This year there were several first-time-ever’s with insect pests in the Virginia soybean crop. 

For the first time ever, we found brown marmorated stink bugs (BMSB) in soybean fields in 41 counties, over half of the major soybean growing counties, ranging from the northernmost to the Carolina border. 

For the first time we found BMSBs in soybean fields in our Coastal Plain region, and in two counties that grow cotton. And importantly, a BMSB nymph was found in a cotton field, which we think is the first ever reported in the U.S. 

Kudzu bug also gave us some first-time-ever’s. Last year (2011) one kudzu bug nymph was found in kudzu late in the season in only one county bordering Carolina.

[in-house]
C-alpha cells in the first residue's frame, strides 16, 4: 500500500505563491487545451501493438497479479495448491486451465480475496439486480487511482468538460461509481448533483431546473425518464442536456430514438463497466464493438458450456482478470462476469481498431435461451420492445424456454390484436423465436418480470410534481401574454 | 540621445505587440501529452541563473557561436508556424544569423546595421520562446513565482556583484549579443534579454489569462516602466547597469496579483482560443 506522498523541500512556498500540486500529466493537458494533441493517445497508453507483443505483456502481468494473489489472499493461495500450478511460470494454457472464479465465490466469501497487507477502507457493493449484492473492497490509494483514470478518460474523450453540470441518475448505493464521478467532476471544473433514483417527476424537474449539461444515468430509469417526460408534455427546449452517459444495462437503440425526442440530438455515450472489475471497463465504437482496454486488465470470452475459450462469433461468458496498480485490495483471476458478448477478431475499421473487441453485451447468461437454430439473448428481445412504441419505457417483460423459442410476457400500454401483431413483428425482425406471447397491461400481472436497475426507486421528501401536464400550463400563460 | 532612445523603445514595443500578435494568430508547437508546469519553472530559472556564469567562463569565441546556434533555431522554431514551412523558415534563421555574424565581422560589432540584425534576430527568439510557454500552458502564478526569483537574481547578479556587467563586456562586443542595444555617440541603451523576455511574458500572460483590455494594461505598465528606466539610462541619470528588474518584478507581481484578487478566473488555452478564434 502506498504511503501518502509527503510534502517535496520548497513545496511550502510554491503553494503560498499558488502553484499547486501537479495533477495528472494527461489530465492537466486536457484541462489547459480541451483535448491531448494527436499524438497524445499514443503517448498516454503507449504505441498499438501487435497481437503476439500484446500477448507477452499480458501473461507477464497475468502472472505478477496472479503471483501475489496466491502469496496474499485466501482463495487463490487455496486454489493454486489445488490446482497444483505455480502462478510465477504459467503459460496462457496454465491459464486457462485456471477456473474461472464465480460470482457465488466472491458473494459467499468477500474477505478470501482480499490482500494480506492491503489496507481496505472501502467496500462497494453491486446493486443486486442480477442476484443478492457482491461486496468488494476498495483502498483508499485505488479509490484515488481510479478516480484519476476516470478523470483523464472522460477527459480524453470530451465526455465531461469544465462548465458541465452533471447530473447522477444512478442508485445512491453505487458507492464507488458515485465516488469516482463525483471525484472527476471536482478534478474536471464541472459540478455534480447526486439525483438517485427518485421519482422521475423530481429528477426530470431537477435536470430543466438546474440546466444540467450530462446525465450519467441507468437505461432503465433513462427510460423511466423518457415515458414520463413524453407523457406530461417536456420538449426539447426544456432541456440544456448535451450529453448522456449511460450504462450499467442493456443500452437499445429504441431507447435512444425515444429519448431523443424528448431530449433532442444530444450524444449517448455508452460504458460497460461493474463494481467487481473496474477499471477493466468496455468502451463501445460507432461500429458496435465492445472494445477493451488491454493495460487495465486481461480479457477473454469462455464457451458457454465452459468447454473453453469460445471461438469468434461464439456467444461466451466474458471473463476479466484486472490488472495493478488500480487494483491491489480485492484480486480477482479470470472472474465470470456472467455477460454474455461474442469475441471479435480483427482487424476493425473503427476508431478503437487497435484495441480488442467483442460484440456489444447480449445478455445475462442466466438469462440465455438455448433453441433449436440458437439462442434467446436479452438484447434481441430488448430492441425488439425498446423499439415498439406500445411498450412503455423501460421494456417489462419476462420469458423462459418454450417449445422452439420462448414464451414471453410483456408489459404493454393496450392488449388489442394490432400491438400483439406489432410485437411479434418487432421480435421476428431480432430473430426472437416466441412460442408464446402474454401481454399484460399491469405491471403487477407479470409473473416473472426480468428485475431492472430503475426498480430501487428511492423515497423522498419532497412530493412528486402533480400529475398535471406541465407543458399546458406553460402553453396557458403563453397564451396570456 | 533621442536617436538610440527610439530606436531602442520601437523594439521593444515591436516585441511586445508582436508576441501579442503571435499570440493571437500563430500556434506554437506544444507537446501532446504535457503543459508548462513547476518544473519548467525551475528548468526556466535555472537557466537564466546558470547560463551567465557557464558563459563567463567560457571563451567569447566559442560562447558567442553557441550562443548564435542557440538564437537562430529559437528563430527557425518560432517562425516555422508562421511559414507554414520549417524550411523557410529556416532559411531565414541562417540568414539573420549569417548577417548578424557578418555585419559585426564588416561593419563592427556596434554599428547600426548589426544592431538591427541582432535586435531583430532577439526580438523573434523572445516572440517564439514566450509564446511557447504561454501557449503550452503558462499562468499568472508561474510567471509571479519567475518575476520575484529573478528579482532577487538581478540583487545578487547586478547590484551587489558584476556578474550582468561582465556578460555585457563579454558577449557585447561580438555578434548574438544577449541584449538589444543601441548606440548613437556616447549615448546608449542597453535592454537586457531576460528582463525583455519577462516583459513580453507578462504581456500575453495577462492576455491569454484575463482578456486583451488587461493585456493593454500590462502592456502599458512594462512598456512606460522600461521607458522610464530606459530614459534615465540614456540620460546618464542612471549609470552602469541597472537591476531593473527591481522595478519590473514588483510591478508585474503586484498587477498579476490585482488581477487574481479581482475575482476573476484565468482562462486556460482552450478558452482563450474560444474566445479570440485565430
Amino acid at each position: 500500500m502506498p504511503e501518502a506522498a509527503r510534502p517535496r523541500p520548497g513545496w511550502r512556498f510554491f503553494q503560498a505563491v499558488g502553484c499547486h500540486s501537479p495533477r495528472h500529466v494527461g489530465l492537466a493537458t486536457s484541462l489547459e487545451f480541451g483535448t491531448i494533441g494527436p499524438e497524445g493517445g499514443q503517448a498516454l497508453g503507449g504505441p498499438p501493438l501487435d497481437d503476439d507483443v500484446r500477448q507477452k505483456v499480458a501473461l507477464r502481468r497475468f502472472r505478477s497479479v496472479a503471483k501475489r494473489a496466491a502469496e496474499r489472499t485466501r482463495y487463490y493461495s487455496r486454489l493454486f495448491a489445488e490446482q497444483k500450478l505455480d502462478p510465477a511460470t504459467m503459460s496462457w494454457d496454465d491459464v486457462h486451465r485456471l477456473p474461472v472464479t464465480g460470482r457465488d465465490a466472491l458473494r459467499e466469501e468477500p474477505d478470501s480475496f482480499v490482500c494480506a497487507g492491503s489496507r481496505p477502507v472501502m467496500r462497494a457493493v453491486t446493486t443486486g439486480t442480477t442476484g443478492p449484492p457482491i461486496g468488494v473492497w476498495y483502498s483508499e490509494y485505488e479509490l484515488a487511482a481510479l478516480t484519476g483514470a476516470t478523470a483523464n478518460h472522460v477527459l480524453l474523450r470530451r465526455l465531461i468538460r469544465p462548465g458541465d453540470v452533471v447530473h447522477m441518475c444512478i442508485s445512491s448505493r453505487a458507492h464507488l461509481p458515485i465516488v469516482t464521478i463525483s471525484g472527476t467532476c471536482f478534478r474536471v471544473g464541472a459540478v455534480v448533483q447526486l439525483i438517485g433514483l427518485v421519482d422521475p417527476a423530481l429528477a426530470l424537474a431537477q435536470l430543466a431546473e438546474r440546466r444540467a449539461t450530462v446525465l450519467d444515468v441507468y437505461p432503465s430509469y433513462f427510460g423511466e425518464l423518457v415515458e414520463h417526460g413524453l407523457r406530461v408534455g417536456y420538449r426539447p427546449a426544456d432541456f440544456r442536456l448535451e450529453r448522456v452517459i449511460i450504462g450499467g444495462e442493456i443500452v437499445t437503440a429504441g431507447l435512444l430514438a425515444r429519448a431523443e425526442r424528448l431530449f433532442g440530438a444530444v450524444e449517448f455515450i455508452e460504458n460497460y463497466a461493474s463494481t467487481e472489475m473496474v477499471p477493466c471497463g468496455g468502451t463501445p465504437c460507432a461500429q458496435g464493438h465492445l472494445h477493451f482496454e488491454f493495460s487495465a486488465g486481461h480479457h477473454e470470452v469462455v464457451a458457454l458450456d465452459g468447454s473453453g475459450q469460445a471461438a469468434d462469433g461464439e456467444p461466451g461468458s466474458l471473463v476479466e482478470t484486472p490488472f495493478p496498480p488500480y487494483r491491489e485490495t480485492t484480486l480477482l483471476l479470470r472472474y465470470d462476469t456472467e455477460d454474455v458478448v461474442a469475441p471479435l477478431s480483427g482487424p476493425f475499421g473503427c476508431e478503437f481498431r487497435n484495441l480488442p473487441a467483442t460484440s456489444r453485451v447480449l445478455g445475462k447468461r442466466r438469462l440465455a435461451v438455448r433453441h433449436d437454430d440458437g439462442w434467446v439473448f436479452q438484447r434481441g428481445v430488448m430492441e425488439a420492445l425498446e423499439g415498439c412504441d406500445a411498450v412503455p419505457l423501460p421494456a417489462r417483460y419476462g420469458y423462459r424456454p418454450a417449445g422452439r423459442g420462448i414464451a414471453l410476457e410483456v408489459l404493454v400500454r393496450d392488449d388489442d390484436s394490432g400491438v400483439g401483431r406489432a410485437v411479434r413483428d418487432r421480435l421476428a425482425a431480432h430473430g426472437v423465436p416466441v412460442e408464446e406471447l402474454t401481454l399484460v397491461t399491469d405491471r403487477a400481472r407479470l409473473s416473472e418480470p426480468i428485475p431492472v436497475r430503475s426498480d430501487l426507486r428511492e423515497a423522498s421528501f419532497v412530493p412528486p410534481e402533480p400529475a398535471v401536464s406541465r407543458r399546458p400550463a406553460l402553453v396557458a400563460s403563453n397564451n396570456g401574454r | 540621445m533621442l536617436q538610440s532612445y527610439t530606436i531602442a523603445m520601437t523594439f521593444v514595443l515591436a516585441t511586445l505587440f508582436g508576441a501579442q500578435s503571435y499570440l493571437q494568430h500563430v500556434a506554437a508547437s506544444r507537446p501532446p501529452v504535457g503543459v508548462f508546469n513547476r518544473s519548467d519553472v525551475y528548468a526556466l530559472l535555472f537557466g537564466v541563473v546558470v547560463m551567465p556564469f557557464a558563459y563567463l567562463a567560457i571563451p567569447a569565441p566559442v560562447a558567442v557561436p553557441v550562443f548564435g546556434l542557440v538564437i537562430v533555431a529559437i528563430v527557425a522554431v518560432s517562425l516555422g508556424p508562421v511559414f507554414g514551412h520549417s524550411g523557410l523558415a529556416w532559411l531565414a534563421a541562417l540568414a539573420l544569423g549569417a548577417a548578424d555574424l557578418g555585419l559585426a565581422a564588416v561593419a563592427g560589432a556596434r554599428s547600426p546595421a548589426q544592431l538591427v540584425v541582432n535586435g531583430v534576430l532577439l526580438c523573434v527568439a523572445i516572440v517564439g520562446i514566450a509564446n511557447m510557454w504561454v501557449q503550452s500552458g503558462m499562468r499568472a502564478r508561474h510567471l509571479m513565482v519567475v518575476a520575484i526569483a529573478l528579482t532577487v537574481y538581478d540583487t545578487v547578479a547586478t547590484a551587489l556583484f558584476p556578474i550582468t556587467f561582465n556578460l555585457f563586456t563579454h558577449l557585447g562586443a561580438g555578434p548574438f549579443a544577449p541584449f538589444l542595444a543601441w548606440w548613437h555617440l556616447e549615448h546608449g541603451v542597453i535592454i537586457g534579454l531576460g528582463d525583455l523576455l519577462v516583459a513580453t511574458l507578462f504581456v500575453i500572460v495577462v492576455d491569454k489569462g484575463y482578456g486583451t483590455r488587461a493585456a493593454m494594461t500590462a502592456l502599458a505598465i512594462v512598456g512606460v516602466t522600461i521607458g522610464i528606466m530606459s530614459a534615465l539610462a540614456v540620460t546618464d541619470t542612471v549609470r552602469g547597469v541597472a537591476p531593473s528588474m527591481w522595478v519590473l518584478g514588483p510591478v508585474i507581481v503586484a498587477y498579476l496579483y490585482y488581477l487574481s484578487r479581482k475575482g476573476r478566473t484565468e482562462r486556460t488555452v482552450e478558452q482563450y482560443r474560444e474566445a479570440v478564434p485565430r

This year we found our first adults and by mid-season, adults were found in soybean fields in 19 counties. We also found the first kudzu bug nymphs in soybeans, and, for the first time we found both kudzu bugs and BMSBs in the same soybean fields in eight different counties.

I personally do not recall ever seeing this many first-time-ever’s in one season. I feel like we are in an insect pest war zone, now confronted by two relatively new pest species — BMSBs moving down from the north, and kudzu bugs moving rapidly up from the south. 

Check me if I am wrong, but I think Virginia is unique in this challenge among all other soybean growing states.

So what are doing about it? We ramped up our statewide surveillance efforts to include three field scouts, one located in the Suffolk area (southeast), one in the mid-central part of the state, and one in the north central area.